Sawyers vs. Sawdust
Cutting logs on a Woodland Mills portable sawmill creates many things for our sawyers; joy, satisfaction, cheap lumber, and of course - sawdust. It can make your workspace a mess and be a pain to dispose of, but once you find a use for it that you like, you may discover that you never have enough.
Here are a few great sawdust tips and tricks from your fellow Woodland Mills sawyers.
Most sawyers don't mind sawdust going directly on the ground, but some need to keep their workspace a bit tidier. It may seem simple but hanging a bucket to the side of your mill will catch the sawdust. People have used cardboard, bags, and other items to do essentially the same thing, but a bucket is a simple and commonly used method. Some sawyers have even added a vacuum to the bucket, so it doesn't need to be emptied quite as often.
It seems like a shame to throw all that sawdust out, so some of our sawyers choose to use it as free wood for their outdoor fire pits.
Burning straight sawdust can be dangerous so pick yourself up a cheap brick press. Mix your sawdust with a little bit of vegetable oil, put it in a brick press, and have some nice bricks to throw on the fire. Now just get out some marshmallows and you are all set.
Build With It
Some suggest experimenting with concrete when you need to use up a lot of sawdust at once. Mix your sawdust in with some cement, sand, and water to make an environmentally friendly substitute for concrete. Not only is it lightweight and affordable, but it is also a great insulator, absorbs sound, and is flame resistant because of the cement binder. It has the added benefit of acting like lumber when nailing or screwing into it.
Fill muffin papers with sawdust and poor melted wax on top to make the perfect little fire starters. It's a great way to use up your old candles at the same time!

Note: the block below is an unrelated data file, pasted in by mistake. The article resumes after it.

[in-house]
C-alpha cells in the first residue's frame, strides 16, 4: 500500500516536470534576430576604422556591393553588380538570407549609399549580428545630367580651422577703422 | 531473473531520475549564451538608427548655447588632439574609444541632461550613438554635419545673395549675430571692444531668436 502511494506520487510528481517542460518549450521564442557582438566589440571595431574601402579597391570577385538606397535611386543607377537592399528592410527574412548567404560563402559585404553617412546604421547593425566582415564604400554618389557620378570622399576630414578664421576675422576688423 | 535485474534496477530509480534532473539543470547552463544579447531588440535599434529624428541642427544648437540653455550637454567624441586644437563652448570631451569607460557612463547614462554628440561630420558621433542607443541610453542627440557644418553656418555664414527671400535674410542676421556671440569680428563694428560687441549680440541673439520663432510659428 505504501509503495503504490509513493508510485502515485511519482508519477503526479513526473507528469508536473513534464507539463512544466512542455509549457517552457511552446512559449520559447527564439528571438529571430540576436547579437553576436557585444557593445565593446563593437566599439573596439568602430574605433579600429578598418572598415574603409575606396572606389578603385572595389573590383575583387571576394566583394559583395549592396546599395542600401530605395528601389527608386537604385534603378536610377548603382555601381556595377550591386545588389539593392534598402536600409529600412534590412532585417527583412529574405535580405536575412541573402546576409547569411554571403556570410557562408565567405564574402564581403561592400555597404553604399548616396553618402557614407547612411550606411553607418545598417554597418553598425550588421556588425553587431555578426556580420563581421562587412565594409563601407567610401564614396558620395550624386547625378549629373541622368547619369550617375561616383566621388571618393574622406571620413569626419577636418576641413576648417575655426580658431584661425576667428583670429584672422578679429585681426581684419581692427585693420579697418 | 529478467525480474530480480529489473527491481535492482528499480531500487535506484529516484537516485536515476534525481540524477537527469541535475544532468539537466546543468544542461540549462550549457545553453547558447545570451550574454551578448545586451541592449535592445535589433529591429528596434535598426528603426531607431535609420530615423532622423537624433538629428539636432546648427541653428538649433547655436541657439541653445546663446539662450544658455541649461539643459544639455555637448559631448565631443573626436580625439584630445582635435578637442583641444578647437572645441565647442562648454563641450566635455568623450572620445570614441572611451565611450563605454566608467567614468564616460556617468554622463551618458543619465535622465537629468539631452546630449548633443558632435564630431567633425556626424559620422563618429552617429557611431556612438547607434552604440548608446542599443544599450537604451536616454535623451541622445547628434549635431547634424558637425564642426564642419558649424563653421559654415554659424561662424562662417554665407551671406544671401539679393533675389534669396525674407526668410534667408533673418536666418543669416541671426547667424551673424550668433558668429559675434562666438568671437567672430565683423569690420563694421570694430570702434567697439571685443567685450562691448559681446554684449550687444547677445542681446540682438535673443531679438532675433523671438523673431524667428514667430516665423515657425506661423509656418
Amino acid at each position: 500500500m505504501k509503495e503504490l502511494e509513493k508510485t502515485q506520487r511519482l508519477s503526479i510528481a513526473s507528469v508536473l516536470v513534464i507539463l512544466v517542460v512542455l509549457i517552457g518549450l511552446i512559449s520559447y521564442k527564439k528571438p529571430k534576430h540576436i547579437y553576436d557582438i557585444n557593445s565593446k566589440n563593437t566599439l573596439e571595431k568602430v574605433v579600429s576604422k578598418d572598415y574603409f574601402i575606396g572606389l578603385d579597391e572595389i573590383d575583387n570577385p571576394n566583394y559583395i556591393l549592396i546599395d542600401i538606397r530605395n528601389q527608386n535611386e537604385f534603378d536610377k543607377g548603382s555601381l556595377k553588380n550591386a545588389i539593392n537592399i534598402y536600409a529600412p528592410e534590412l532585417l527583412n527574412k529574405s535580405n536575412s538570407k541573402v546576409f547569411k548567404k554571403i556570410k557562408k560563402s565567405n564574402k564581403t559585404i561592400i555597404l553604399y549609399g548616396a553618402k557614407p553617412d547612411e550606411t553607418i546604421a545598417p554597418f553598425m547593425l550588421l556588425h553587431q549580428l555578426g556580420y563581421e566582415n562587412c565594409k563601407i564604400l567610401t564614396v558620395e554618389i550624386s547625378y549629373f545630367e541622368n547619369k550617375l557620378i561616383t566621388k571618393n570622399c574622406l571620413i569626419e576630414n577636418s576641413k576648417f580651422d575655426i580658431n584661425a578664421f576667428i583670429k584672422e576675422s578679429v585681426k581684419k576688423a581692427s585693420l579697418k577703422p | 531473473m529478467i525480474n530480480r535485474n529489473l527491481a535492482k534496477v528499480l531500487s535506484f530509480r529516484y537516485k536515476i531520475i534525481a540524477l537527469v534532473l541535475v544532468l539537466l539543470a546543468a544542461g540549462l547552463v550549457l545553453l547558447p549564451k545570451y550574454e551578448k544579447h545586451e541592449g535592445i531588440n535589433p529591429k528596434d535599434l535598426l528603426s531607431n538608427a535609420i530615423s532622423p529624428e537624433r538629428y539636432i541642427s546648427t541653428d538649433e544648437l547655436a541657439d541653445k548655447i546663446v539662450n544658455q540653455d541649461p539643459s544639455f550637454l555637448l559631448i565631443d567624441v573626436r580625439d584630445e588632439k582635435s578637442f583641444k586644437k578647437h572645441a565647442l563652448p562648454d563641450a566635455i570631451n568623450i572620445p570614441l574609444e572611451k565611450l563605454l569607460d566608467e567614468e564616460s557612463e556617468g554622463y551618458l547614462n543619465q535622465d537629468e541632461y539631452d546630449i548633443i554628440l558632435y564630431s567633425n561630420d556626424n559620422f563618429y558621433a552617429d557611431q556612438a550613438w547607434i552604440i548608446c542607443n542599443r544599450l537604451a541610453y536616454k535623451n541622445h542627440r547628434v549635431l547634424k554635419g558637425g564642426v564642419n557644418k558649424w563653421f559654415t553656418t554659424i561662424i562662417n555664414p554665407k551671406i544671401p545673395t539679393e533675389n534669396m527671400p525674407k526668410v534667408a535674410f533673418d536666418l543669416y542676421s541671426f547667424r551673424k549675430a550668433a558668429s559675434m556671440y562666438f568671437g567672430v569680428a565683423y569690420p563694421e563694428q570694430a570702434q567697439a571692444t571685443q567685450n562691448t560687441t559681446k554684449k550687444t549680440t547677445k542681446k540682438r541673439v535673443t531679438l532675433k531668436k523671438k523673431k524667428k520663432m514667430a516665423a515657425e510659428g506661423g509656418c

Garden With It
Sawdust can be quite helpful in the garden. It is commonly used for compost, mulch, and even filling mud holes and pathways. Sawdust needs nitrogen to compost quickly, so mixing it with grass clippings, chicken manure, or simply buying some nitrogen from the store to mix in, will help tremendously.
When using sawdust as mulch make sure you know which tree varieties your sawdust is made up of. This can help you get the best results from your garden. Cedar is a very versatile mulch, while Pine is best on acid-loving plants like Hydrangeas, Dogwood, and Daffodils. Sorry to all of you milling Black Walnut out there. It might make beautiful live edge slabs but can be detrimental to your garden if used as mulch.
Clean With It
Mixing 6 cups of sawdust, 2 cups of rock salt, and 1.5 cups of mineral oil in a container makes a nice DIY sweeping compound. Make sure to store it in a sealed container away from open flames. It may seem counter-intuitive to sprinkle sawdust onto your floor to clean it but the oily sawdust and salt trap the dust and debris so that it does not become airborne. The result is an even cleaner floor. This works best on unfinished wood or concrete floors since the salt could cause scratching on finished flooring. When you are done, dispose of the compound according to local regulations.
Oil spill in the garage? No problem! Sprinkle a little bit of sawdust on it. For oil stains leave it covered for a few days. Sawdust is extremely absorbent so it should lift the oil right out of the concrete.